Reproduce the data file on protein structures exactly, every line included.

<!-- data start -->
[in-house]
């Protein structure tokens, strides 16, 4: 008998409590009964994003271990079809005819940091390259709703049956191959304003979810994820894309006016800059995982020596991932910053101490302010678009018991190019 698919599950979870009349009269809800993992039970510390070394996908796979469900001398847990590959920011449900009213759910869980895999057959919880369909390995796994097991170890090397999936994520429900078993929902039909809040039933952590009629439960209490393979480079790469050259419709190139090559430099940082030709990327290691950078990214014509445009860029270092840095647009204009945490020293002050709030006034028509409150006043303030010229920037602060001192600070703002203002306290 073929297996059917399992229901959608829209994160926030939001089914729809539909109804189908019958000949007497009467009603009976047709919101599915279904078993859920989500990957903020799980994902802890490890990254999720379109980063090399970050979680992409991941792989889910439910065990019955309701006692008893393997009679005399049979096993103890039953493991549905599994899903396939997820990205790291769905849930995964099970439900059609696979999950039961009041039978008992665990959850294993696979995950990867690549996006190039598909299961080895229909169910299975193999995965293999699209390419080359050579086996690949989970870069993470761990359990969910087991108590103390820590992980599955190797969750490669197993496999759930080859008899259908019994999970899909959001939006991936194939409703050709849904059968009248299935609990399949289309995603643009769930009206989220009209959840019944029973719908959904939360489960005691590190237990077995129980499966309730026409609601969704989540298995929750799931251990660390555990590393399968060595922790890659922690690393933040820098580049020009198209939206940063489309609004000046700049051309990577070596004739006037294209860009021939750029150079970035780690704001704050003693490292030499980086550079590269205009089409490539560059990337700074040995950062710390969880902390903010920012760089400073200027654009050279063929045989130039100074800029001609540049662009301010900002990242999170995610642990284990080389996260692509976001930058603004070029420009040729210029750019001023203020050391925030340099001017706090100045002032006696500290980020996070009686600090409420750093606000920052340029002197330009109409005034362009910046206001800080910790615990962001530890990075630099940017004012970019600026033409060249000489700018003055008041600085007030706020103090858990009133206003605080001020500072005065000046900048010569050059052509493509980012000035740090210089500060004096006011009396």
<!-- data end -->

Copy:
[in-house]
């Protein structure tokens, strides 16, 4: 008998409590009964994003271990079809005819940091390259709703049956191959304003979810994820894309006016800059995982020596991932910053101490302010678009018991190019 698919599950979870009349009269809800993992039970510390070394996908796979469900001398847990590959920011449900009213759910869980895999057959919880369909390995796994097991170890090397999936994520429900078993929902039909809040039933952590009629439960209490393979480079790469050259419709190139090559430099940082030709990327290691950078990214014509445009860029270092840095647009204009945490020293002050709030006034028509409150006043303030010229920037602060001192600070703002203002306290 073929297996059917399992229901959608829209994160926030939001089914729809539909109804189908019958000949007497009467009603009976047709919101599915279904078993859920989500990957903020799980994902802890490890990254999720379109980063090399970050979680992409991941792989889910439910065990019955309701006692008893393997009679005399049979096993103890039953493991549905599994899903396939997820990205790291769905849930995964099970439900059609696979999950039961009041039978008992665990959850294993696979995950990867690549996006190039598909299961080895229909169910299975193999995965293999699209390419080359050579086996690949989970870069993470761990359990969910087991108590103390820590992980599955190797969750490669197993496999759930080859008899259908019994999970899909959001939006991936194939409703050709849904059968009248299935609990399949289309995603643009769930009206989220009209959840019944029973719908959904939360489960005691590190237990077995129980499966309730026409609601969704989540298995929750799931251990660390555990590393399968060595922790890659922690690393933040820098580049020009198209939206940063489309609004000046700049051309990577070596004739006037294209860009021939750029150079970035780690704001704050003693490292030499980086550079590269205009089409490539560059990337700074040995950062710390969880902390903010920012760089400073200027654009050279063929045989130039100074800029001609540049662009301010900002990242999170995610642990284990080389996260692509976001930058603004070029420009040729210029750019001023203020050391925030340099001017706090100045002032006696500290980020996070009686600090409420750093606000920052340029002197330009109409005034362009910046206001800080910790615990962001530890990075630099940017004012970019600026033409060249000489700018003055008041600085007030706020103090858990009133206003605080001020500072005065000046900048010569050059052509493509980012000035740090210089500060004096006011009396």